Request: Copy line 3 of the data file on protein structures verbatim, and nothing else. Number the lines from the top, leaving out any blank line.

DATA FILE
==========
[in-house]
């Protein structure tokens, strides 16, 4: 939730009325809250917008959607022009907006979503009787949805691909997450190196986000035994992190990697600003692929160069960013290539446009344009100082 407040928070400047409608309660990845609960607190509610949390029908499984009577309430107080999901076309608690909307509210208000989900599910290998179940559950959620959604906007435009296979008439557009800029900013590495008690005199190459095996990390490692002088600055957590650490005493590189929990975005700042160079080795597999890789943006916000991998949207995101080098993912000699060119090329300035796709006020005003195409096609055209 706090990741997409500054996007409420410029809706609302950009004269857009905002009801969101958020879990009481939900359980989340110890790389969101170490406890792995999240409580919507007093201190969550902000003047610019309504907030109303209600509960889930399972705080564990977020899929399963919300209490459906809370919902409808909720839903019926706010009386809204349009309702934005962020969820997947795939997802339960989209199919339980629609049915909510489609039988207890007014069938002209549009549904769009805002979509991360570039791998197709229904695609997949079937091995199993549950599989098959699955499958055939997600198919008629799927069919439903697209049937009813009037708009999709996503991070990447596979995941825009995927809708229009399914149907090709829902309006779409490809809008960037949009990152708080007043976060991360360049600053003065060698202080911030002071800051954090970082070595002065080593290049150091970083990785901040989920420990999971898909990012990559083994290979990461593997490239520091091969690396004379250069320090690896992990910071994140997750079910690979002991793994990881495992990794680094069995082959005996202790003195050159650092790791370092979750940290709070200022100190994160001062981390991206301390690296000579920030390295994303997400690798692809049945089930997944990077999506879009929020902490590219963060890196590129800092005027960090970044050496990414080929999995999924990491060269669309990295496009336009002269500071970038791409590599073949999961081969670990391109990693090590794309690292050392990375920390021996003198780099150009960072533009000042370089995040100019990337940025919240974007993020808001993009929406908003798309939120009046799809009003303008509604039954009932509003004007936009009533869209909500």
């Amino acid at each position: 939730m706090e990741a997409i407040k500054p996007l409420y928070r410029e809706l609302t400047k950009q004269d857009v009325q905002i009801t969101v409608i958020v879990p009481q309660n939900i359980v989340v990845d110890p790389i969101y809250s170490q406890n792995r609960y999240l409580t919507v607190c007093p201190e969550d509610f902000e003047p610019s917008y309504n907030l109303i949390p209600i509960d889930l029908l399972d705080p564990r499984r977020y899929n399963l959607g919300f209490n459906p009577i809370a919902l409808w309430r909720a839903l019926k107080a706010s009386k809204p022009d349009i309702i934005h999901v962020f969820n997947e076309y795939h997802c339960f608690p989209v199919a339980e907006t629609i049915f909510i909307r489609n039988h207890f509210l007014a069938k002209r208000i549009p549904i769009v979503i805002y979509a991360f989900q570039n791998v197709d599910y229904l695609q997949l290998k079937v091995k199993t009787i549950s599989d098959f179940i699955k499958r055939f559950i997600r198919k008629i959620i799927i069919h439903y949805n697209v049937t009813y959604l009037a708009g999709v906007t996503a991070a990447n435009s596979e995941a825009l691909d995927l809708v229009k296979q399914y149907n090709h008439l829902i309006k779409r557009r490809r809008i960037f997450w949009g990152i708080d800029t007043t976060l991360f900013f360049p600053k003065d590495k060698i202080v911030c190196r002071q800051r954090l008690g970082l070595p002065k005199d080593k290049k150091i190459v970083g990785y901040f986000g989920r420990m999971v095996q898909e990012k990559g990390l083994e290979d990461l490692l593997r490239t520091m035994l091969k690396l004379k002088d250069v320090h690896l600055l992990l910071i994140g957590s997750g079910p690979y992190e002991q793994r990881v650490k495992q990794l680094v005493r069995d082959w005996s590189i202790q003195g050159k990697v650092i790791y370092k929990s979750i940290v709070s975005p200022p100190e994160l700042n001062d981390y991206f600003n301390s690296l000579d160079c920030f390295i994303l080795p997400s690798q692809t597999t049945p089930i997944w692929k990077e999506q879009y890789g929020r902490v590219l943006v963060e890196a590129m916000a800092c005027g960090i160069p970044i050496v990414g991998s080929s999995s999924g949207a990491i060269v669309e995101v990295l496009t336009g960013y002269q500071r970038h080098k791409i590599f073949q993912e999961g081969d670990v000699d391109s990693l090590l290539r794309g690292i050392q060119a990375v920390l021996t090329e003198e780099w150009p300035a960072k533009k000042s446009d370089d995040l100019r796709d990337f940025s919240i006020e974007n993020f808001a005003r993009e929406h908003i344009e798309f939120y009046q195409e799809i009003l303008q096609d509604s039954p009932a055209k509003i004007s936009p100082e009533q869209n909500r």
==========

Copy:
């Amino acid at each position: 939730m706090e990741a997409i407040k500054p996007l409420y928070r410029e809706l609302t400047k950009q004269d857009v009325q905002i009801t969101v409608i958020v879990p009481q309660n939900i359980v989340v990845d110890p790389i969101y809250s170490q406890n792995r609960y999240l409580t919507v607190c007093p201190e969550d509610f902000e003047p610019s917008y309504n907030l109303i949390p209600i509960d889930l029908l399972d705080p564990r499984r977020y899929n399963l959607g919300f209490n459906p009577i809370a919902l409808w309430r909720a839903l019926k107080a706010s009386k809204p022009d349009i309702i934005h999901v962020f969820n997947e076309y795939h997802c339960f608690p989209v199919a339980e907006t629609i049915f909510i909307r489609n039988h207890f509210l007014a069938k002209r208000i549009p549904i769009v979503i805002y979509a991360f989900q570039n791998v197709d599910y229904l695609q997949l290998k079937v091995k199993t009787i549950s599989d098959f179940i699955k499958r055939f559950i997600r198919k008629i959620i799927i069919h439903y949805n697209v049937t009813y959604l009037a708009g999709v906007t996503a991070a990447n435009s596979e995941a825009l691909d995927l809708v229009k296979q399914y149907n090709h008439l829902i309006k779409r557009r490809r809008i960037f997450w949009g990152i708080d800029t007043t976060l991360f900013f360049p600053k003065d590495k060698i202080v911030c190196r002071q800051r954090l008690g970082l070595p002065k005199d080593k290049k150091i190459v970083g990785y901040f986000g989920r420990m999971v095996q898909e990012k990559g990390l083994e290979d990461l490692l593997r490239t520091m035994l091969k690396l004379k002088d250069v320090h690896l600055l992990l910071i994140g957590s997750g079910p690979y992190e002991q793994r990881v650490k495992q990794l680094v005493r069995d082959w005996s590189i202790q003195g050159k990697v650092i790791y370092k929990s979750i940290v709070s975005p200022p100190e994160l700042n001062d981390y991206f600003n301390s690296l000579d160079c920030f390295i994303l080795p997400s690798q692809t597999t049945p089930i997944w692929k990077e999506q879009y890789g929020r902490v590219l943006v963060e890196a590129m916000a800092c005027g960090i160069p970044i050496v990414g991998s080929s999995s999924g949207a990491i060269v669309e995101v990295l496009t336009g960013y002269q500071r970038h080098k791409i590599f073949q993912e999961g081969d670990v000699d391109s990693l090590l290539r794309g690292i050392q060119a990375v920390l021996t090329e003198e780099w150009p300035a960072k533009k000042s446009d370089d995040l100019r796709d990337f940025s919240i006020e974007n993020f808001a005003r993009e929406h908003i344009e798309f939120y009046q195409e799809i009003l303008q096609d509604s039954p009932a055209k509003i004007s936009p100082e009533q869209n909500r």